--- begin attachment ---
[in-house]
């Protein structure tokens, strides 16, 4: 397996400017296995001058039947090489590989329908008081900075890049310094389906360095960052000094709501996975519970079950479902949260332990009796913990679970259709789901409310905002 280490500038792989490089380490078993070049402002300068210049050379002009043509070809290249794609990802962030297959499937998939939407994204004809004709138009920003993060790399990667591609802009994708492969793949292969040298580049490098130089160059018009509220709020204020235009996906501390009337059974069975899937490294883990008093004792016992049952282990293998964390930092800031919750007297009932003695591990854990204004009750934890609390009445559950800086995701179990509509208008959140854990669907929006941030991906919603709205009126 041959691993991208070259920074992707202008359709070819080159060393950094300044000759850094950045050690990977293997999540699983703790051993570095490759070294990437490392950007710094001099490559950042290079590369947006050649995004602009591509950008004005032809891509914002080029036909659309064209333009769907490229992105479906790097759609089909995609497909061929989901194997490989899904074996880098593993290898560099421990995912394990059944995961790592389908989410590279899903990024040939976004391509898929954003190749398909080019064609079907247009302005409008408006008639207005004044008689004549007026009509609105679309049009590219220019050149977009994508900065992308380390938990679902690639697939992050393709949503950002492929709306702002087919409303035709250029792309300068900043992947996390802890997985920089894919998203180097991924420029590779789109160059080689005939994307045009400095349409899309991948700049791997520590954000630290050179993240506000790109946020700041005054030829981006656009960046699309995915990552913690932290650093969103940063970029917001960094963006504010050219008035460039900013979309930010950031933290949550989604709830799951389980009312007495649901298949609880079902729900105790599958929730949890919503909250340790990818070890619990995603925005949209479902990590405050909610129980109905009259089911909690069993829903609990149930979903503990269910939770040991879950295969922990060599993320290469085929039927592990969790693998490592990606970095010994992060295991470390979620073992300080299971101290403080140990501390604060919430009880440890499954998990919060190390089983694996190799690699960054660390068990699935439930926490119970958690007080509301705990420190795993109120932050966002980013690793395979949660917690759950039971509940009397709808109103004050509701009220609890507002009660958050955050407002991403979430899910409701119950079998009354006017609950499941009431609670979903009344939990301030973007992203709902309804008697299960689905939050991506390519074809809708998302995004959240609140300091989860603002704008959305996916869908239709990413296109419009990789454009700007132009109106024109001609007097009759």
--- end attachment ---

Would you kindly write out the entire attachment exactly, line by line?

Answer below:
[in-house]
């Protein structure tokens, strides 16, 4: 397996400017296995001058039947090489590989329908008081900075890049310094389906360095960052000094709501996975519970079950479902949260332990009796913990679970259709789901409310905002 280490500038792989490089380490078993070049402002300068210049050379002009043509070809290249794609990802962030297959499937998939939407994204004809004709138009920003993060790399990667591609802009994708492969793949292969040298580049490098130089160059018009509220709020204020235009996906501390009337059974069975899937490294883990008093004792016992049952282990293998964390930092800031919750007297009932003695591990854990204004009750934890609390009445559950800086995701179990509509208008959140854990669907929006941030991906919603709205009126 041959691993991208070259920074992707202008359709070819080159060393950094300044000759850094950045050690990977293997999540699983703790051993570095490759070294990437490392950007710094001099490559950042290079590369947006050649995004602009591509950008004005032809891509914002080029036909659309064209333009769907490229992105479906790097759609089909995609497909061929989901194997490989899904074996880098593993290898560099421990995912394990059944995961790592389908989410590279899903990024040939976004391509898929954003190749398909080019064609079907247009302005409008408006008639207005004044008689004549007026009509609105679309049009590219220019050149977009994508900065992308380390938990679902690639697939992050393709949503950002492929709306702002087919409303035709250029792309300068900043992947996390802890997985920089894919998203180097991924420029590779789109160059080689005939994307045009400095349409899309991948700049791997520590954000630290050179993240506000790109946020700041005054030829981006656009960046699309995915990552913690932290650093969103940063970029917001960094963006504010050219008035460039900013979309930010950031933290949550989604709830799951389980009312007495649901298949609880079902729900105790599958929730949890919503909250340790990818070890619990995603925005949209479902990590405050909610129980109905009259089911909690069993829903609990149930979903503990269910939770040991879950295969922990060599993320290469085929039927592990969790693998490592990606970095010994992060295991470390979620073992300080299971101290403080140990501390604060919430009880440890499954998990919060190390089983694996190799690699960054660390068990699935439930926490119970958690007080509301705990420190795993109120932050966002980013690793395979949660917690759950039971509940009397709808109103004050509701009220609890507002009660958050955050407002991403979430899910409701119950079998009354006017609950499941009431609670979903009344939990301030973007992203709902309804008697299960689905939050991506390519074809809708998302995004959240609140300091989860603002704008959305996916869908239709990413296109419009990789454009700007132009109106024109001609007097009759």